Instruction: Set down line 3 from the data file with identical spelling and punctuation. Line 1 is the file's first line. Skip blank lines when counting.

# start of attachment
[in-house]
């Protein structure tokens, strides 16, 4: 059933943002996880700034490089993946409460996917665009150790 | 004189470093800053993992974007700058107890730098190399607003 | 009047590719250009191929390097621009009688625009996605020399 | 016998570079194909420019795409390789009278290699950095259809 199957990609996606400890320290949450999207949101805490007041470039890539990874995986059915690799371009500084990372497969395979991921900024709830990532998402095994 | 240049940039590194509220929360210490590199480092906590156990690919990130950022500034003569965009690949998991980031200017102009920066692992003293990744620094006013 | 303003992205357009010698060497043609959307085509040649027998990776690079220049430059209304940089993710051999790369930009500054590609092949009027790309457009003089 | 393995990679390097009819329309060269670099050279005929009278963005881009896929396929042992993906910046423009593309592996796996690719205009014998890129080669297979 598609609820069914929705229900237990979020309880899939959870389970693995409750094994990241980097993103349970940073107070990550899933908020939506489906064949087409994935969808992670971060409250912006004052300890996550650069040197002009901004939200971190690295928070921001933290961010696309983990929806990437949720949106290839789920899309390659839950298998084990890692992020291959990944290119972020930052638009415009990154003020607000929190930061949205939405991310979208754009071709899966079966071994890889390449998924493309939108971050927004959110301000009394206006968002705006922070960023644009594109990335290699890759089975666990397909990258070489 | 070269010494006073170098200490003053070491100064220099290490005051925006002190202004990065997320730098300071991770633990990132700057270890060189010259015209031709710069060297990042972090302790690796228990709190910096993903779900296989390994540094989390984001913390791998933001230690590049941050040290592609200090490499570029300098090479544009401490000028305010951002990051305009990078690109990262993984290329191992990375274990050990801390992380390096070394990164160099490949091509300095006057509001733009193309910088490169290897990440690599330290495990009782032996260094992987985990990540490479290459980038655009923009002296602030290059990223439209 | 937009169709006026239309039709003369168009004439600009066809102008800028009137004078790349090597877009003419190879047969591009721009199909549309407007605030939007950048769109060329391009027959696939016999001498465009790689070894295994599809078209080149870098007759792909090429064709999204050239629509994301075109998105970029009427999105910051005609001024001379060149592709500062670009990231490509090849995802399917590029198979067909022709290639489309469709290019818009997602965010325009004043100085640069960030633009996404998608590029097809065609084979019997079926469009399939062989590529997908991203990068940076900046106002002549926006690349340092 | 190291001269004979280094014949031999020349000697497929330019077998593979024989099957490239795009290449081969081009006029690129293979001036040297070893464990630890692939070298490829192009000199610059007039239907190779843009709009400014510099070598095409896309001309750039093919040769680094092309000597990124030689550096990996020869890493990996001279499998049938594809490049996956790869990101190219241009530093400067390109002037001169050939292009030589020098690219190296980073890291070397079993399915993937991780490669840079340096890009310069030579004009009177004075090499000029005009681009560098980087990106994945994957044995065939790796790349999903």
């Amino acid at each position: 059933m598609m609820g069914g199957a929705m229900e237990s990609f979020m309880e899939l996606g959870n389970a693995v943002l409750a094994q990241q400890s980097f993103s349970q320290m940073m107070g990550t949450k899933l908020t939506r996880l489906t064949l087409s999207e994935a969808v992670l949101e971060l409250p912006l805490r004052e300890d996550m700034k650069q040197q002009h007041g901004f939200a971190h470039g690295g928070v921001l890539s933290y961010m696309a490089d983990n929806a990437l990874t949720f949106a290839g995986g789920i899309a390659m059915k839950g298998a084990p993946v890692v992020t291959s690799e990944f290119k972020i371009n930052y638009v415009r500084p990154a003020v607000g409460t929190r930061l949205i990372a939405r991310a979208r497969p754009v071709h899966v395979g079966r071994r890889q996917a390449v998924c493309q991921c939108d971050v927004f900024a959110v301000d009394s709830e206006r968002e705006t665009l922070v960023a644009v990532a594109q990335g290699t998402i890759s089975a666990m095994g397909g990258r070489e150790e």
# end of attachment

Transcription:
């Amino acid at each position: 059933m598609m609820g069914g199957a929705m229900e237990s990609f979020m309880e899939l996606g959870n389970a693995v943002l409750a094994q990241q400890s980097f993103s349970q320290m940073m107070g990550t949450k899933l908020t939506r996880l489906t064949l087409s999207e994935a969808v992670l949101e971060l409250p912006l805490r004052e300890d996550m700034k650069q040197q002009h007041g901004f939200a971190h470039g690295g928070v921001l890539s933290y961010m696309a490089d983990n929806a990437l990874t949720f949106a290839g995986g789920i899309a390659m059915k839950g298998a084990p993946v890692v992020t291959s690799e990944f290119k972020i371009n930052y638009v415009r500084p990154a003020v607000g409460t929190r930061l949205i990372a939405r991310a979208r497969p754009v071709h899966v395979g079966r071994r890889q996917a390449v998924c493309q991921c939108d971050v927004f900024a959110v301000d009394s709830e206006r968002e705006t665009l922070v960023a644009v990532a594109q990335g290699t998402i890759s089975a666990m095994g397909g990258r070489e150790e």